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September 29, 2010
Happy days are here again?

M&A Journal, By Russell Greenberg, Managing Partner of Altus Capital Partners, Inc.

Are we at the start of a new golden era in middle market deal-making?

After more than 20 years of deal-making, both as an investment banker and as a private equity investor, I have to say that all the elements are coming together to make the next several years an exciting time to be a middle market investor.

First, deal volume in the middle market has risen dramatically since the middle of 2008 when the bottom fell out of the market, pushing deal flow down by over half from what it was in 2006 and 2007. My playing field – the $100 million and under deal – went from about 3,100 deals in 2007 to about 2,200 deals in 2009. That’s the lowest number of under-$100 million deals since 2002.

Most of the decline over the last two years reflected the lack of financial leverage available, as banks pulled back due to the credit crunch and the recession. Since buyers and sellers couldn’t agree on purchase prices, buyers wouldn’t move forward because they had little visibility to forecast the future and an inability to obtain reasonable amounts of leverage.

Now, we’ve been through the depths of the recession, the economy is improving and buyers and sellers have an ability to try to better project revenues and earnings. Furthermore, corporate buyers are sitting on records amount of cash and are actively seeking acquisitions to spur revenue growth. Although, there is still uncertainty from the consumer and this recovery is uneven and choppy, transactions will get completed because sellers and buyers are coming to recognize that there must be compromise in order for sellers to gain liquidity and for buyers to build their companies.

So what does the future look like? First, the future is very positive, as evidenced by the recent large increase in completed transactions. Completed transactions between $10 million and $100 million rose by over 40% in the second quarter of 2010 compared to the second quarter of 2009. Buyers and sellers are reaching agreements since both sides can better forecast future results.

Megamergers are fraught with leverage, market and competitive risks, and it may take a long while for the big deals – larger than $5 billion – to come back, (only 5 transactions over $5 billion were done in the second quarter.) Frankly, in today’s environment, the financial leverage and the benefits of doing a really large deal aren’t as evident as working with middle market companies.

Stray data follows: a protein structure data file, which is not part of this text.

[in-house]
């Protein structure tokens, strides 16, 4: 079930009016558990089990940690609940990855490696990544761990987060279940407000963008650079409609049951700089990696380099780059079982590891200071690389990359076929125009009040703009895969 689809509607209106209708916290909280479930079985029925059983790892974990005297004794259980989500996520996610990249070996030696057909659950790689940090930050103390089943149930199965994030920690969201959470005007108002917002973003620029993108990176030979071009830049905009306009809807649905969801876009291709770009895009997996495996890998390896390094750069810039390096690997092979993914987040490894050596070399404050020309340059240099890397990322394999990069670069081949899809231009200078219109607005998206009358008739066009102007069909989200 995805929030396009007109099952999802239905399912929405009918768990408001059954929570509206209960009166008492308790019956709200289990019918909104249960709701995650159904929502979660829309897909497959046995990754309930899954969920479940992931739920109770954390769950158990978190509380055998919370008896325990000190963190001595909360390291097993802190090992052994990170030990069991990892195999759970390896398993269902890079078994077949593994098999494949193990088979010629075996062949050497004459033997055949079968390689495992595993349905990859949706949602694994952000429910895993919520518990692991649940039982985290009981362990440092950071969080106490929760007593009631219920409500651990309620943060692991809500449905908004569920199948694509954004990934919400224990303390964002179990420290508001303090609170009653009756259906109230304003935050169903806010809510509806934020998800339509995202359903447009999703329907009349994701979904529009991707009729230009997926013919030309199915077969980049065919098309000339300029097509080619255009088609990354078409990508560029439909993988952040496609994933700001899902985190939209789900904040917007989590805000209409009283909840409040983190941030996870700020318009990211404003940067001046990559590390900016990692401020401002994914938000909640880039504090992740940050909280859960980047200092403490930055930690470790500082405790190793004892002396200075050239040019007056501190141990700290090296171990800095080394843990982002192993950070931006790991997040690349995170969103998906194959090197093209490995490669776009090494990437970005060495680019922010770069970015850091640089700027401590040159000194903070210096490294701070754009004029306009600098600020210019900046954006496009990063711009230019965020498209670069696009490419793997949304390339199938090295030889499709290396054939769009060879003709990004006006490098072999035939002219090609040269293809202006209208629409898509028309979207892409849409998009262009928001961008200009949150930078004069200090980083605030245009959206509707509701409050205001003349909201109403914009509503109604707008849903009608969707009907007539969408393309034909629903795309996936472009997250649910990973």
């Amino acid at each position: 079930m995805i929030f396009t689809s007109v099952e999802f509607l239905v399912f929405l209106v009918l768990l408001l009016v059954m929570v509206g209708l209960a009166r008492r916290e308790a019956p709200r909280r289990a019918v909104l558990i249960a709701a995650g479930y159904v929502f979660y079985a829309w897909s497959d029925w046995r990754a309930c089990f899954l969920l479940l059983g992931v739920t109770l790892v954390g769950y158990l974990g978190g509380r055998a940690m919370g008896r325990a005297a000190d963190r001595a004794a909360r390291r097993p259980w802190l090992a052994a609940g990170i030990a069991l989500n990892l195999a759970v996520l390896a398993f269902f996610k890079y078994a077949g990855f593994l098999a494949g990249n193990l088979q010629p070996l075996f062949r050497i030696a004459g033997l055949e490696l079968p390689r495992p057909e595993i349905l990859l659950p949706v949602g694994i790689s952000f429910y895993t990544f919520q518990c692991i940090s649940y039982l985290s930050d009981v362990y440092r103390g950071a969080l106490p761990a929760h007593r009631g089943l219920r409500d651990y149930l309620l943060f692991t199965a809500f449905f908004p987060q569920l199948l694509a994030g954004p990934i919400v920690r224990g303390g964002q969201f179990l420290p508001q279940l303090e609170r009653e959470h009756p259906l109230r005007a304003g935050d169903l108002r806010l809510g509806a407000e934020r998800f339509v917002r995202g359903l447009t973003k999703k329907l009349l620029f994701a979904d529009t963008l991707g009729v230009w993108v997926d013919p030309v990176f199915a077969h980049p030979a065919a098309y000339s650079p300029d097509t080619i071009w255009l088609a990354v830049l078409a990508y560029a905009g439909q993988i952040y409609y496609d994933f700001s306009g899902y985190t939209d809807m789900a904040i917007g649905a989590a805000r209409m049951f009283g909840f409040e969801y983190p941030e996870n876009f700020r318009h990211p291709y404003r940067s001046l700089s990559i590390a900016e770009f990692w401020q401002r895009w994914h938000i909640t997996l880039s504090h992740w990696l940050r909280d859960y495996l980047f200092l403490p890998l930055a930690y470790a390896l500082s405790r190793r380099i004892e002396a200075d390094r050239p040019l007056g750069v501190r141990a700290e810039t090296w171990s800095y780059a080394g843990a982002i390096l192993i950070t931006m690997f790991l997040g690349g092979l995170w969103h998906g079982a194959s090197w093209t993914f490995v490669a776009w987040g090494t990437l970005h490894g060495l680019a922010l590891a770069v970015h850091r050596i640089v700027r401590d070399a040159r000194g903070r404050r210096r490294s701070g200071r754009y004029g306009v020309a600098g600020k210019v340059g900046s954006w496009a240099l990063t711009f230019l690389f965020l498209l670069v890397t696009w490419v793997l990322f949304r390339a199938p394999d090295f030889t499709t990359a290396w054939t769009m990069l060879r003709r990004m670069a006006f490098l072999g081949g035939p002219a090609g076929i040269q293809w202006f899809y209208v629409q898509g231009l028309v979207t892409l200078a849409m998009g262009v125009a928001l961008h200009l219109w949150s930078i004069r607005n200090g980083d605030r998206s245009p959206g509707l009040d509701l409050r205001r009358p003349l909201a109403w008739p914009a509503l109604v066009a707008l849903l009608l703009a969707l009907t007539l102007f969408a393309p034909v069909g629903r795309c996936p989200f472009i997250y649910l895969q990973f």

To provide further perspective on the volume of transactions by size, there were only 39 transactions done in the second quarter between $1 billion and $5 billion. In contrast, there were 335 reported transactions completed between $10 million and $100 million during the same period.

What makes me optimistic as a private equity investor, however, is both the number of companies in the lower middle market and the ability to enhance value with these businesses.

Here are my Top 7 reasons for being excited about lower middle market deals:

  1. There are many more targets. According to the National Association of Manufacturers, there are over 200,000 manufacturers just in the Southeast and the Midwest alone.
  2. Because deal volume has been muted for more than two years, there are now many more willing sellers, with more realistic expectations then they had in 2007.
  3. Companies under $10 million in annual EBITDA usually command a lower valuation at entry, and if a buyer can grow EBITDA significantly to over $15 million then this will provide a increased EBITDA multiple at exit. Many companies under $10 million of annual EBITDA can also serve as an excellent platform for a private equity firm to build a substantial business if they possess either superior management or superior products.
  4. The tough economy has proven to be a litmus test for many companies. If a target has weathered the storm and been able to build its business, increase market share and invest in internal growth, then a buyer should have confidence that this business has both the management and products to deliver outstanding results in a growing economy.
  5. Since many of these businesses haven’t had the ability, time or resources to bring in human capital to enhance operations, we believe strongly that a lot can be done with lower middle market companies to enhance margin. Bringing in experts to apply lean manufacturing techniques, or by providing assistance in driving down operating and administrative costs, can dramatically increase profitability.
  6. By adding a few additional professional managers, lower middle market companies can often broaden their businesses by developing a sales and marketing approach that increases revenues and produces a more stable long-term business. We have often seen that access to capital after a buyout, whether for acquisitions or internal growth, typically has an extremely beneficial effect on value enhancement. Even small capital infusions can have a great effect on igniting a business in order to reach much higher levels of revenues and earnings.
  7. Finally, lower middle market companies offer PE investors the perfect opportunity to develop a business that can become a significant add-on acquisition for a strategic buyer or a larger financial owner looking to expand their own platform’s capabilities in advance of sale to a strategic buyer. So is this new golden era of middle market deal-making? You be the judge.